Tuesday, June 30, 2009

Finishing the south deck

On Sunday, June 28th, we finished the south deck—thereby keeping with our plan to have it done before the end of April …
We enclosed the rest of the west side, redid the corner post on the east, installed and sanded the railings. The house proportions look better now. Next will be railings for the east deck. The corn is getting higher.

Thursday, June 25, 2009

Our timber framer

Since he is Amish, you will not find any website or e-mail address for our timber framer. So I thought I would put in my own plug. We learned about Aaron King through a friend who’d had Aaron build him a timber frame barn which later became a home. I looked into several different timber framers before visiting Aaron at his shop in the spring of 2007. I was not only impressed with his shop, which was orderly, clean and run using either pneumatic or hydraulic-powered tools, but by Aaron’s understanding of what I had in mind and his ability to explain ways to improve the design and gain savings in the process. I made three visits to his shop that spring, each time taking Aaron a new set of drawings. In the end, we had a plan that both of us were happy with.
His craftmanship, precision and sense of the wood were superb. No matter how much the ideas for our house were Linda’s and mine, it was Aaron’s ability to translate those ideas into finished timber art that really make our house special.

Aaron K. King, LLC does not have a phone, but he can be reached at his shop’s address: 21 West Eby Road, Leola, PA 17540.
You can also reach him by calling the number for the phone that lives outside his shop in its own little booth. If no one answers, leave a message. (717) 656-8253.

A special note on terms: Many people see our house and say, “Oh, you have post-and-beam construction.” Well, yes and no. While technically a timber frame structure is a type of post-and-beam, that term is generally used for structures in which the timbers are held together with steel sleeves and/or bolts—such as I used to make our deck. In “timber frame” everything is pegged together with wood dowels, in this case, oak.
Timber framing yields a structure that is all of the same material (wood). This results in tighter joints with less chance of wear from the harder steel flexing against wood. Generally builders consider timber frame buildings to be more durable, stronger and better-looking, although either methods can work well. That is why we went with timber framing. It was also a construction method we had both grown up with and admired.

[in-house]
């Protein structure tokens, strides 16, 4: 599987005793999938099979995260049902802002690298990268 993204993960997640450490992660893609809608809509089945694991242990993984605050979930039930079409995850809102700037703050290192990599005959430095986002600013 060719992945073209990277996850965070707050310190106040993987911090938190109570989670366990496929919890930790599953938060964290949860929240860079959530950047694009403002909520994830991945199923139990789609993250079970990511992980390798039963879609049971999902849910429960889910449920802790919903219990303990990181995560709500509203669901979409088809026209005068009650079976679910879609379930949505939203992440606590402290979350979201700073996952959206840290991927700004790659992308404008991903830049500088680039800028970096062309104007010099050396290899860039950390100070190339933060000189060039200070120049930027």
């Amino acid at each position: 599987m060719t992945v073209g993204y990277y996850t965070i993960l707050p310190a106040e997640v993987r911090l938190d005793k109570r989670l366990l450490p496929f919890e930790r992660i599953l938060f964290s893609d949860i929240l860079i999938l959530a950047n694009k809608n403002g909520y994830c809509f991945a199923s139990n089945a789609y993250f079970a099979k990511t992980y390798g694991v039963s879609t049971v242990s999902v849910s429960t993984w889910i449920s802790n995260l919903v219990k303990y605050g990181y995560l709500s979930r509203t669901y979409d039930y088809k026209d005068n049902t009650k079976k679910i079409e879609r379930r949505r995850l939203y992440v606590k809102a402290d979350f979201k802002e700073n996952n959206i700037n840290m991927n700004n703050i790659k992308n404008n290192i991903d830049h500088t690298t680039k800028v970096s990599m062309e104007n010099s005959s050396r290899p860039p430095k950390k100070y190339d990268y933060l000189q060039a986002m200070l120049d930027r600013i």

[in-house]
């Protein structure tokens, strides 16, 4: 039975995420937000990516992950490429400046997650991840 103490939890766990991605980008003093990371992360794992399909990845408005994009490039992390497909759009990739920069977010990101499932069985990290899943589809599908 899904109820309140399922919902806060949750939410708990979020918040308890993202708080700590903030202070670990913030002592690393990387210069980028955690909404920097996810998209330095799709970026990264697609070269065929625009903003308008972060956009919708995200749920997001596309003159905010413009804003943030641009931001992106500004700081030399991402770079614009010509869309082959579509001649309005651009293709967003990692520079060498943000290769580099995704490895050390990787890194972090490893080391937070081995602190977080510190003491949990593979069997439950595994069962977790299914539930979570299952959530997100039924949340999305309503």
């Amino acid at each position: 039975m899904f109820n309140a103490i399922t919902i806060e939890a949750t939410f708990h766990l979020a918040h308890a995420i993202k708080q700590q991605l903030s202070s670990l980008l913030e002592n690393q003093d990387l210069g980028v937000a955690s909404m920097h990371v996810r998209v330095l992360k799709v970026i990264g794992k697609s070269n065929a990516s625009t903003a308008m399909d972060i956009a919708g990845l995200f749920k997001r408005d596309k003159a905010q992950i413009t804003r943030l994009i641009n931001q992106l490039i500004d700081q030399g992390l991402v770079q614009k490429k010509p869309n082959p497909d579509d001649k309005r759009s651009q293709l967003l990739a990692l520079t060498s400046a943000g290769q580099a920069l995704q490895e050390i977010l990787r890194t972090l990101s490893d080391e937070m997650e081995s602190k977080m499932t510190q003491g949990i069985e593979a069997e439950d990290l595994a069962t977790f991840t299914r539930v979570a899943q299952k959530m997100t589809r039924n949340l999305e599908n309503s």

All the pictures were taken either by Linda and myself using a Nikon Coolpix 995, a D70 or a Nikon SP equipped with an F-mount 21mm nikkor.

Monday, June 22, 2009

The South Deck: continued

The deck on the south side of the house continues to "mature" as we get time on weekends to work on it. As you look at these pictures, watch the corn grow from weekend to weekend.
The second weekend in June we had good weather and managed to lay down the deck boards and get the east-side railing in place.
Last weekend, despite miserable, rainy weather, we got in the south and west railings and the last two deck boards. The posts are held with half-inch carriage bolts and everything is screwed together. We made the railing quite high for more security. Another weekend or so, and it may be done. Then we have to work on kitchen counters and the railings for the east-side porch.
Kent Kjellgren, an Energy Star examiner, came by to finish our energy audit, including the blower test. The equipment pulls air into the house under sealed winter conditions, measures the resistance and this, in turn, indicates how much leakage the house has. He had a frustrating time because the house is so tight that he had a hard time getting a reading. We have around 205 CFM, which is almost no leaks at all.

Tuesday, June 2, 2009

Start of a deck

On May 3oth, we started to build the long-delayed south deck. This is a must-do. We need the deck done before we can add either a hot-water system or photovoltaic panels. Saturday was brute work. We dug four post holes by hand, set in six-six's and concreted them in place. They are solid.
Sunday we bolted on the cross members, then installed joists. As the afternoon sun moved into shadow. we screwed down the first two deck boards. Lots of cutting and shaping are yet to come.

Linda took all these pictures, but she did half the work too.